Tag Archives: Hypalon inflatable kayaks

Semperit Forelle: the original ‘proper’ IK

In 2017 I bought an old Forelle 2. Read more about the…
…afternoon refurb
Semperit at Sea
Semperit at Sea 2
Semperit Mori
Semperit autopsy

semp

Not for the first time I will boldly speculate that the Austrian-made Semperit Forelle (‘trout’) was the first serious modern IK, designed in the 1960s from tough hypalon ‘rafting’ fabric. Around the same time Sevylor released the PVC Tahiti watersofa in North America and maybe worldwide. I bet the Tahiti has outsold any Semperit 1000:1. I know which one I’d rather own.

According to my measurements the Forelle 2 is 3.56m long, 70cm wide and weighs 10.5kg + seat. This guy says Semperit were last made in 1983 at which point (or soon after) Grabner (also Austrian) bought the rights.

Grabner Fun kayak

Grabner then got Gumotex, in Braclav just over the border (and behind the Iron Curtain, back then) to produce a cloned Forelle called the Grabner Fun (left), but made from Gumotex’s hypalon-like fabric called Nitrilon. Back in the 1980s I’m sure Commie Nitrilon would have been cheaper and probably as good as DuPont hypalon made in western Europe. The Fun was discontinued (or stock ran out) a few years ago.

Grabner Fun: 365 x 75 cm; weight 12kg; payload 170 kg; pressure 0.2 bar; fabric 1100 dtex Nitrilon

Not being one of their boats, the Fun was undersold by Grabner (notice the table, above). Instead, the similar but longer Holiday range got the fanfare and is still made today with few changes.
Grabner boats are made from a hypalon-like fabric called EPDM which, combined with Grabner’s hot vulcanising method, explains how their boats managed to run 50% more pressure (0.3 bar) than the Fun and other Gumotex IKs at the time. Gael A. paddled an aged Grabner H2 along the Scottish Sea Kayak Trail a couple of years ago. Among others, Incept also used the twin-side beam design to produce a 70-cm wide K40 which is also 70cm longer than the Forelle II, and one of the fastest IKs around.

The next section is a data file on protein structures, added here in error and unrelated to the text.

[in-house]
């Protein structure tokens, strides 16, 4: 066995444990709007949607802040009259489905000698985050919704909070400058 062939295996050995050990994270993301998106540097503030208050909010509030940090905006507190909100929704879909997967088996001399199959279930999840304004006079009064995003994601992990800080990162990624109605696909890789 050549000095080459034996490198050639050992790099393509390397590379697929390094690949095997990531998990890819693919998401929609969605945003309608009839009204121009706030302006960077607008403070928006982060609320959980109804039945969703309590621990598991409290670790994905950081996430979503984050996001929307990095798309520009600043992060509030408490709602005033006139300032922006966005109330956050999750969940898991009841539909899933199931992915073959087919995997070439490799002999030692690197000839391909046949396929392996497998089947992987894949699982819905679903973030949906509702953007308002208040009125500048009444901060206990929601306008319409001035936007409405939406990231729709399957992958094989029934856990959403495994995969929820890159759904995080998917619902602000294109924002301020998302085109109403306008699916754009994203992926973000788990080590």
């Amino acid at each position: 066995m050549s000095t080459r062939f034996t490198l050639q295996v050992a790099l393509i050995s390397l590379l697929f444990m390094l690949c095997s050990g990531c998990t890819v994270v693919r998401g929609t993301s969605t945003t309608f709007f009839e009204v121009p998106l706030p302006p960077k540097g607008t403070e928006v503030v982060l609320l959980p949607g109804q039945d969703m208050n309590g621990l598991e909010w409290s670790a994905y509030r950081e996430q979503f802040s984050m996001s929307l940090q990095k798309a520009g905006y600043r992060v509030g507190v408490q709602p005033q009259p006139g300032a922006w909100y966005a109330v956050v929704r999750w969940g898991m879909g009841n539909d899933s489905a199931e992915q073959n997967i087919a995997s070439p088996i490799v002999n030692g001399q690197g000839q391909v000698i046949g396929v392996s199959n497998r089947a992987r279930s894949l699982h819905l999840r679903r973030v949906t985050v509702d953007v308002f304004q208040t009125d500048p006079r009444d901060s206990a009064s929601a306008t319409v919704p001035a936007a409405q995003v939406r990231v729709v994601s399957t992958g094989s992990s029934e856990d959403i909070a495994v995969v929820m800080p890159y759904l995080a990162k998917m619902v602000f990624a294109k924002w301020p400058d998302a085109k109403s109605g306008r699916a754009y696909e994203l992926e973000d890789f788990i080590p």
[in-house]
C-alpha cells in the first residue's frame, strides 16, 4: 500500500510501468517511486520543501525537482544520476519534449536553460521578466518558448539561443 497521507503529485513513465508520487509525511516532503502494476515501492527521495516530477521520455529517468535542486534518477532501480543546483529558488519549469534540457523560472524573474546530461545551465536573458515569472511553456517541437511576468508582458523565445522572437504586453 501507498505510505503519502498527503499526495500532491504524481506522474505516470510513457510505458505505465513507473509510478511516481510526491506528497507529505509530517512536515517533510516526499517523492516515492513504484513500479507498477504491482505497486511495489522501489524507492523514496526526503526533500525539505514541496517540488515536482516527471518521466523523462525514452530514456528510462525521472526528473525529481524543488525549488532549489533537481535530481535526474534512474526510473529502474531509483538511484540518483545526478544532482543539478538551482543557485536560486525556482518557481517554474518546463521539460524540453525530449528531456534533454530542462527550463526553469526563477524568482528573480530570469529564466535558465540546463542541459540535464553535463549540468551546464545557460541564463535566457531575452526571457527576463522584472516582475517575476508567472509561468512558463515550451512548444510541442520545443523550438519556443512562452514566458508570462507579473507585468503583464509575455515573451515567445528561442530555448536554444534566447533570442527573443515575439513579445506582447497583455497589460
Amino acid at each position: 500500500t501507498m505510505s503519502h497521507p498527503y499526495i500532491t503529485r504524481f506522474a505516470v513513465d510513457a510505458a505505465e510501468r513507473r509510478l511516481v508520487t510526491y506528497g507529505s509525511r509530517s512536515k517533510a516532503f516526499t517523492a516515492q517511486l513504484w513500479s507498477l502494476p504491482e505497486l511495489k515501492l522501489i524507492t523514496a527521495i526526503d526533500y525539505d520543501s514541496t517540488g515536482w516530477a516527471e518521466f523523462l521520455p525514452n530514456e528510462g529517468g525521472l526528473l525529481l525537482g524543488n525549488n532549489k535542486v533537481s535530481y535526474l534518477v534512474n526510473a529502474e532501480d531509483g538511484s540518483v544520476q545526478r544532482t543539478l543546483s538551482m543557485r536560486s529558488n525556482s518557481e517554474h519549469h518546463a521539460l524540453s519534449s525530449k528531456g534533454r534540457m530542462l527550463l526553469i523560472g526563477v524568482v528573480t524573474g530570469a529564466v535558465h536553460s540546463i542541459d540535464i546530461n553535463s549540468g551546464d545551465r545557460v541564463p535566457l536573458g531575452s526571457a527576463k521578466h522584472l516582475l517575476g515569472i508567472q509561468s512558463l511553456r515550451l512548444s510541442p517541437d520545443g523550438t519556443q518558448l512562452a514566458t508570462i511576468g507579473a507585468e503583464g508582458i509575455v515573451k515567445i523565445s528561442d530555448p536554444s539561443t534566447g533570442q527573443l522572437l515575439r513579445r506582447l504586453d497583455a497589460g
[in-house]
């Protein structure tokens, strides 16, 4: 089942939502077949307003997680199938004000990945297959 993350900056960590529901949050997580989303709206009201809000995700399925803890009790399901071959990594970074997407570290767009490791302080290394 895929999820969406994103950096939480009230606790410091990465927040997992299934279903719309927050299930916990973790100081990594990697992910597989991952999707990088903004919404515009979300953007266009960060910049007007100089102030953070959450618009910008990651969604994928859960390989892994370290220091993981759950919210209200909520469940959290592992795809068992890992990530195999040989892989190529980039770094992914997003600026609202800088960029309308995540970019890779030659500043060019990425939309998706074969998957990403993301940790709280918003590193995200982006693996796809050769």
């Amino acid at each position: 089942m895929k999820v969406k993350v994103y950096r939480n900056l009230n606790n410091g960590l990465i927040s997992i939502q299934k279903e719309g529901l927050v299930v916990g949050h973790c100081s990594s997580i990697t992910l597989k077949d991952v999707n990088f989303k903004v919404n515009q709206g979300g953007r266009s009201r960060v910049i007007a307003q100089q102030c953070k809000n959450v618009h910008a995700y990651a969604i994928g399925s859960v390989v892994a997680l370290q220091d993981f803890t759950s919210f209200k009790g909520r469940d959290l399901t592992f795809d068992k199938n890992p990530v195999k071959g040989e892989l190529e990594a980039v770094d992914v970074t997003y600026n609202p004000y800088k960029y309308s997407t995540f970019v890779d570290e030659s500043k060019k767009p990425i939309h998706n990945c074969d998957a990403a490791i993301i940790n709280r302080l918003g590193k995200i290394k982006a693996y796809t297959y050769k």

I would say the obscure and expensive K40 and the more popular but also expensive Austrian Holiday 2 and 3 IKs are modern iterations of the twin side tube Forelle design, with the Holidays (below) right down to the wooden bow clamp (right).

You can occasionally find aged Forelle IIs for around €300 in Germany; a new H2 goes for €1900, while Funs were being discounted for as little as €400 new, but seem much rarer now. I was curious about tracking down a Forelle recently (I succeeded) and below are a few shots I picked up off the web and from some sellers. Apart from the odd repair, the indestructible hypalon fabric stands up well (or does it?) and the seats may well have been improved (Grabner’s still use crude and bend-prone alloy bars).

gumvalve
semperit forelle

Some boats come with a huge wooden rudder which might be replaced by a skeg, but one off-putting aspect are the basic inflation ‘lilo plugs’ (left); no better than an old Gumotex seat. These could easily be cut out and replaced with proper Gumotex valves (right), maybe in a more accessible position, too.
It seems older versions (grey and orange, below) have a half-inch deep keep strip right along the bottom (as well as a rudder fitting) while later ones like the yellow one, do not.
One thing that can’t get avoided is that a Forelle (and a Fun) still run only 0.2 bar pressure. Same as most ordinary Gumos, like the Solar 3 though the stiffer twin side beam hull helps. Modern Grabners run 0.3 bar which makes a big difference. Some newer Gumotex IKs now run 0.25, though that can be pushed to 0.3 bar with care.